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  • DAVID GREEN

Banding Together

Updated: Jul 19, 2020

September, 2017


This time of year takes me back to my high school days.


I was a proud Band Nerd. Although I was into sports as well as music, my dreams of gridiron glory were dashed by an unfortunate incident during summer two-a-days. Quarterbacking the second-stringers, the ball was snapped and I spun around to escape the clutches of a defensive tackle. Disoriented and with empty space ahead of me, I heroically sped like Forrest Gump…right into my own end-zone. I even spiked the ball.


Coach had seen enough. Knowing my love of music, he suggested my energies would be better spent performing at halftime. So, I joined the marching band, where I had a better chance of moving down the field in the right direction.


Not that band was easy. Marching in sync with a couple hundred people while blowing through an unwieldy trombone takes more coordination than is natural. Music should be played in a climate-controlled room as cultured people applaud politely. Marching band strips away that civilized veneer, with blistering heat at the start of the season, driving sleet if your team makes the playoffs, and the season-long taunts of opposing fans.


It requires self-discipline, focus, and the willingness to learn. It exposed us to the happy truth that with persistent hard work, we can achieve more than we imagine possible.


Beyond musicality and discipline, band taught me the value of forming a diverse, vibrant community while reaching for a wonderful goal. As all bands do, mine sought to be the best. But while some band members could march and play with ease, others needed help and encouragement. To be an outstanding ensemble meant every single member mattered, not just those possessing extraordinary gifts.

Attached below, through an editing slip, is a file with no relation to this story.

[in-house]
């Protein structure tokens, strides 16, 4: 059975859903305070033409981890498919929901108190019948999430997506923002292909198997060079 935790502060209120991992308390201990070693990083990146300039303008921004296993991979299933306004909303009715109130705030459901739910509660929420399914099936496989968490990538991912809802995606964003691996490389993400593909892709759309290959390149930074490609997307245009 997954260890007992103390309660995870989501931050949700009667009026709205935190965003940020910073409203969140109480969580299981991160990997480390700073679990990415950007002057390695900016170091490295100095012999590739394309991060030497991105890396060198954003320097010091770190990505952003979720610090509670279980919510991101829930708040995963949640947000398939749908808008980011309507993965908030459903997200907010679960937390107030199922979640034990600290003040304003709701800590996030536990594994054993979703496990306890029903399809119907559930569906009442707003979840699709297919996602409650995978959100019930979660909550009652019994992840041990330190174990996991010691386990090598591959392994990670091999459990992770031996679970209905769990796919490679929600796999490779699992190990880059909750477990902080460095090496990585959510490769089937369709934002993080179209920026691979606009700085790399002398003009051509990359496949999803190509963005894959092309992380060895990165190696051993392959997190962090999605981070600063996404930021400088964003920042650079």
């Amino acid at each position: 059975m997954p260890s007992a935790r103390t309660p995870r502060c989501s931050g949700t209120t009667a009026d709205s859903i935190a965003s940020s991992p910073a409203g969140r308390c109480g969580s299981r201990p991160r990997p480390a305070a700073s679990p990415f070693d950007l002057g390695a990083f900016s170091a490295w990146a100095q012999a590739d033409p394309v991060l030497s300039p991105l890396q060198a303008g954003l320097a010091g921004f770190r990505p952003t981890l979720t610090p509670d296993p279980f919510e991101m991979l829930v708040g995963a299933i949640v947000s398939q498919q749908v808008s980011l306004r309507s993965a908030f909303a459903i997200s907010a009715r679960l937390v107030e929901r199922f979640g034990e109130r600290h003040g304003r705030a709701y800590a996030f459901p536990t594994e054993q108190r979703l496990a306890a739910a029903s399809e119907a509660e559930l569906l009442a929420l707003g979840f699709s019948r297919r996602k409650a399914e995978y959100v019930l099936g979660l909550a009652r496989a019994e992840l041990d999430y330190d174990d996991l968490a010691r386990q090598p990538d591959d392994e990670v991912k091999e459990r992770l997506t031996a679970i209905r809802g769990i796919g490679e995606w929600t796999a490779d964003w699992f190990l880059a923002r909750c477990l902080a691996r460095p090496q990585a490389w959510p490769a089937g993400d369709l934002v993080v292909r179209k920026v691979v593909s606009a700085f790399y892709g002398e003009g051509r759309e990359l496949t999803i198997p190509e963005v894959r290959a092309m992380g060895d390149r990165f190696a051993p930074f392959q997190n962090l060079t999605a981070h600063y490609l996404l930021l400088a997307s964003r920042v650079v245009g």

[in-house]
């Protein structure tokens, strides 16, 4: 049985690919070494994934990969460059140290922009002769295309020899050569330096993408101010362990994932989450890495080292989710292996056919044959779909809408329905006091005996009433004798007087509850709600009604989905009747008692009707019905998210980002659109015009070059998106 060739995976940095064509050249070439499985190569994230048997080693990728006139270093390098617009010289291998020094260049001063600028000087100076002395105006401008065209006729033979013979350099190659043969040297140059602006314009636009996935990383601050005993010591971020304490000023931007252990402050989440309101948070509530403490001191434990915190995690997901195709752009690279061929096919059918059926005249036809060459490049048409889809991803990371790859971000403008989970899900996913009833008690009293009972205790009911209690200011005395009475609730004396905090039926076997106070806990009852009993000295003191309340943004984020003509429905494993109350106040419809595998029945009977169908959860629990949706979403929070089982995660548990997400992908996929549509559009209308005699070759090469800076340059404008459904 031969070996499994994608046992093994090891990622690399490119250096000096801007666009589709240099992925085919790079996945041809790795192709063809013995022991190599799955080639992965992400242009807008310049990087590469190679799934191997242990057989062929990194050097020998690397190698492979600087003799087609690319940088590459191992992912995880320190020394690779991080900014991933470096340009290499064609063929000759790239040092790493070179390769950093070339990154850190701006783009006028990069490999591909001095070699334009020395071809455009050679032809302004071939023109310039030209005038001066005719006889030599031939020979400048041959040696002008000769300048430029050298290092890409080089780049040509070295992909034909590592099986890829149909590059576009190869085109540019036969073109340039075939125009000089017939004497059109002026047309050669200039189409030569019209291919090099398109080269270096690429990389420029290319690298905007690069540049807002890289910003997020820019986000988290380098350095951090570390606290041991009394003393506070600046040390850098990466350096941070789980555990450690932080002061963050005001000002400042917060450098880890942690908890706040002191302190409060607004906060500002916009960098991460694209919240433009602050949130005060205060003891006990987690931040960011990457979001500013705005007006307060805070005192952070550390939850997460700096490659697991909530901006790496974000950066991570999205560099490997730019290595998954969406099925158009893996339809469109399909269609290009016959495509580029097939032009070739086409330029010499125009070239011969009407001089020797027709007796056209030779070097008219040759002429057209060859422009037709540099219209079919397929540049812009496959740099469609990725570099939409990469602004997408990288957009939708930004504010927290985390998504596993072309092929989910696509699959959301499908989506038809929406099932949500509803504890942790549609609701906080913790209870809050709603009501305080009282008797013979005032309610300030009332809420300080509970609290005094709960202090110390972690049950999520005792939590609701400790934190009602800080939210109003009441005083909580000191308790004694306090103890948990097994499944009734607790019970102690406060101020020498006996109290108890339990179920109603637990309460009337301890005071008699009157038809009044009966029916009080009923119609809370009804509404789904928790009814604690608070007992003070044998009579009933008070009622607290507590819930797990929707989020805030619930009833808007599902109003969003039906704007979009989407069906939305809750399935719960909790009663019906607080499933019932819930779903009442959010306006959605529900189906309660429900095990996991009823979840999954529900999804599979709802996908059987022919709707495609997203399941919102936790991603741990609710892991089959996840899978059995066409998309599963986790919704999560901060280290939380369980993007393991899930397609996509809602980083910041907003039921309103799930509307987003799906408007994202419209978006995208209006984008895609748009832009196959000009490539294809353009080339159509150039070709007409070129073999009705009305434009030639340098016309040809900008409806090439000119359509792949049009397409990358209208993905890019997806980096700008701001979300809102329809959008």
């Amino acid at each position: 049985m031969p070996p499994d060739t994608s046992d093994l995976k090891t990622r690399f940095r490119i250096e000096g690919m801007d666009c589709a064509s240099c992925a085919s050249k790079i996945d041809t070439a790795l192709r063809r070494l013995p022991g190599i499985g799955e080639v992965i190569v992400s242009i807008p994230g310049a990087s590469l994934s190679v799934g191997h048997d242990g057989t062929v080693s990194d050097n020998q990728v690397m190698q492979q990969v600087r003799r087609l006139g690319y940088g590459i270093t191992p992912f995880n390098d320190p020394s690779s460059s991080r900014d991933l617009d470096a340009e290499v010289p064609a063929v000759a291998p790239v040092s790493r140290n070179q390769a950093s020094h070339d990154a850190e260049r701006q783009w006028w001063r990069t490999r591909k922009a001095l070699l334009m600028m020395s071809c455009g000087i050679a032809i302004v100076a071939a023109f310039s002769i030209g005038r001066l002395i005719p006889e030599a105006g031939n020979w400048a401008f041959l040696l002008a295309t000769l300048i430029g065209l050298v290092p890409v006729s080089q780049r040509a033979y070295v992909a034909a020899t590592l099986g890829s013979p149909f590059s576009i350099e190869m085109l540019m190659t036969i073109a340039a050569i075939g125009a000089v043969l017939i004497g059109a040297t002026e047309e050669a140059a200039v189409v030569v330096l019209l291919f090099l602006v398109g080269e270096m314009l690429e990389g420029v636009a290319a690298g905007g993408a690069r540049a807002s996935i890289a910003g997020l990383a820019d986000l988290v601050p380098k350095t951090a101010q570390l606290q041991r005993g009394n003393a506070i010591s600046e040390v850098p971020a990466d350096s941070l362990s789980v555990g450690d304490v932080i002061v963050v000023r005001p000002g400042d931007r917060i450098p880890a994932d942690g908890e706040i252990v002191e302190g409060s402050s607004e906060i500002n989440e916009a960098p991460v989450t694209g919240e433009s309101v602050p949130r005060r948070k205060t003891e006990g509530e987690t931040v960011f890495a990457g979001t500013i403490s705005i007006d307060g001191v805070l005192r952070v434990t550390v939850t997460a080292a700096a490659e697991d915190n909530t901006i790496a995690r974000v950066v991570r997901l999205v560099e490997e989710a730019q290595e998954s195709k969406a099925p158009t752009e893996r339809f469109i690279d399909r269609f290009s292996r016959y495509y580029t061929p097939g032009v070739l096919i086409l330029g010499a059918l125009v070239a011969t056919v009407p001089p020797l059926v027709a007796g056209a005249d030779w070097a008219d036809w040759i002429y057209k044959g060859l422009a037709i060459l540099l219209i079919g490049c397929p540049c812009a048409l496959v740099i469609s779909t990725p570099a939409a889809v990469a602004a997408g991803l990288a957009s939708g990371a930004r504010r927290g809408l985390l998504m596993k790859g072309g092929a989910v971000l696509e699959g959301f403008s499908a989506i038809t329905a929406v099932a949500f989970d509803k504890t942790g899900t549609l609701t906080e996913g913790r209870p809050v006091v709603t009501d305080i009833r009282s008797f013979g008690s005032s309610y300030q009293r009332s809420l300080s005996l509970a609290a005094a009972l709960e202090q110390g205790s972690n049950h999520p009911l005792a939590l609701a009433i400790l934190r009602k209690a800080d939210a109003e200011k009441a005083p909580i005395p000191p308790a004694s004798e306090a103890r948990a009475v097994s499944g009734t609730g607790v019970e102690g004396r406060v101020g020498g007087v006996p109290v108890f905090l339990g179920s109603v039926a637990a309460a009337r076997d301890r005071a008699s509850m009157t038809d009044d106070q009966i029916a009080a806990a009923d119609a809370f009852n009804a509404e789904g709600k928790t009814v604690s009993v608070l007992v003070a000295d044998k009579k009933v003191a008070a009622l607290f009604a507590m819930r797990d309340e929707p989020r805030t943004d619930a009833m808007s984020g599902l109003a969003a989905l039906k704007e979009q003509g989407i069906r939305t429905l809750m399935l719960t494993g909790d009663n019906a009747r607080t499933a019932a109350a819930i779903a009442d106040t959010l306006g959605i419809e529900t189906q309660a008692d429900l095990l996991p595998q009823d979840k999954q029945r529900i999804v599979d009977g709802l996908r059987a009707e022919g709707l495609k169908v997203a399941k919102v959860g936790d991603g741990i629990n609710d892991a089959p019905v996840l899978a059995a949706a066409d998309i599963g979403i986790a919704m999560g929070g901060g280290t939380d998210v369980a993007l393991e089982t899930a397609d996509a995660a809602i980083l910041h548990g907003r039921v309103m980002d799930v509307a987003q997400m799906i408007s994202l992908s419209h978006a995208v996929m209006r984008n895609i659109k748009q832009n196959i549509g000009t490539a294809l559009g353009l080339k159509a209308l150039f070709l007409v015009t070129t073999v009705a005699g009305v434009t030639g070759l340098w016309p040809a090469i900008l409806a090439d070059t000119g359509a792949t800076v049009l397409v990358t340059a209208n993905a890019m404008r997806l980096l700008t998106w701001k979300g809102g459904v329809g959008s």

So, we learned the balancing act of being patient with each other while expecting excellence of each other. We found our diversity of race, ethnicity, gender, and experience strengthened us. Band revealed the truth that to thrive, we genuinely needed one other in all our variety. It fostered a joyful culture of having each other’s backs. In elevating, protecting, and moving in harmony with others, our eyes were opened to every person’s inherent value. It was also huge fun.


Most importantly, marching band was self-giving school. Rising early for practice, seeking the common good rather than your own advancement, forming bonds of mutual support, and finding great satisfaction in achieving a shared objective beyond your self-interest, means you are growing into a fully-realized human being.


Marching band may not be a perfect analogy for how we might coexist and thrive as a community - or even as a nation – but I like it. I’ve seen it work on the scale of groups like a church, not least because the ethos of a healthy faith community includes band-like characteristics. Devotion to a cause larger than ourselves, persistence, inclusiveness, discipline, self-giving, humility, and interdependence add up to having a blast in the process of learning what it means to live abundantly.


Anyone can be a Band Nerd. It doesn’t require us to have ever touched a musical instrument. It only means we march to the tune of knowing we need each other to be our best.

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